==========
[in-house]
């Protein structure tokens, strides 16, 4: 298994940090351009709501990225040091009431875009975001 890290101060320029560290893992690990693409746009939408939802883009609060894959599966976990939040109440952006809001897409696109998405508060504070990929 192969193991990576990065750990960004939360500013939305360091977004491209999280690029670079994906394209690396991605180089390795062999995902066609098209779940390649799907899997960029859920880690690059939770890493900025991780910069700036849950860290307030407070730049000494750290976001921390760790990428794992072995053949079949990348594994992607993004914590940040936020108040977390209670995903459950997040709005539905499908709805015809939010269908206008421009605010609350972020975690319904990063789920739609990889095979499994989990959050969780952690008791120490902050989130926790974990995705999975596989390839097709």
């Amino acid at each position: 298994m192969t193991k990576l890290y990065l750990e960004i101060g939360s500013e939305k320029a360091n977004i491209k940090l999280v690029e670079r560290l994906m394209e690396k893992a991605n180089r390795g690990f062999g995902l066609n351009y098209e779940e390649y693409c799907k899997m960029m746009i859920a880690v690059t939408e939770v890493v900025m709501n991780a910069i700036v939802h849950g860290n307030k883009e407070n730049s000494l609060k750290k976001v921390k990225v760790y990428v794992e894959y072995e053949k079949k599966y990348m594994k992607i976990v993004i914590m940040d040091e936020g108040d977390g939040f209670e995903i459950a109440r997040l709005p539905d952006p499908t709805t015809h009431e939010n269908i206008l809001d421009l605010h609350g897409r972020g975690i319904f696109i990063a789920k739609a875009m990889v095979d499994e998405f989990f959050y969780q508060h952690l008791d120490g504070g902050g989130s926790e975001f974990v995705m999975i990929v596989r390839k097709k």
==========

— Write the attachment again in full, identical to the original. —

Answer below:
[in-house]
């Protein structure tokens, strides 16, 4: 298994940090351009709501990225040091009431875009975001 890290101060320029560290893992690990693409746009939408939802883009609060894959599966976990939040109440952006809001897409696109998405508060504070990929 192969193991990576990065750990960004939360500013939305360091977004491209999280690029670079994906394209690396991605180089390795062999995902066609098209779940390649799907899997960029859920880690690059939770890493900025991780910069700036849950860290307030407070730049000494750290976001921390760790990428794992072995053949079949990348594994992607993004914590940040936020108040977390209670995903459950997040709005539905499908709805015809939010269908206008421009605010609350972020975690319904990063789920739609990889095979499994989990959050969780952690008791120490902050989130926790974990995705999975596989390839097709």
């Amino acid at each position: 298994m192969t193991k990576l890290y990065l750990e960004i101060g939360s500013e939305k320029a360091n977004i491209k940090l999280v690029e670079r560290l994906m394209e690396k893992a991605n180089r390795g690990f062999g995902l066609n351009y098209e779940e390649y693409c799907k899997m960029m746009i859920a880690v690059t939408e939770v890493v900025m709501n991780a910069i700036v939802h849950g860290n307030k883009e407070n730049s000494l609060k750290k976001v921390k990225v760790y990428v794992e894959y072995e053949k079949k599966y990348m594994k992607i976990v993004i914590m940040d040091e936020g108040d977390g939040f209670e995903i459950a109440r997040l709005p539905d952006p499908t709805t015809h009431e939010n269908i206008l809001d421009l605010h609350g897409r972020g975690i319904f696109i990063a789920k739609a875009m990889v095979d499994e998405f989990f959050y969780q508060h952690l008791d120490g504070g902050g989130s926790e975001f974990v995705m999975i990929v596989r390839k097709k």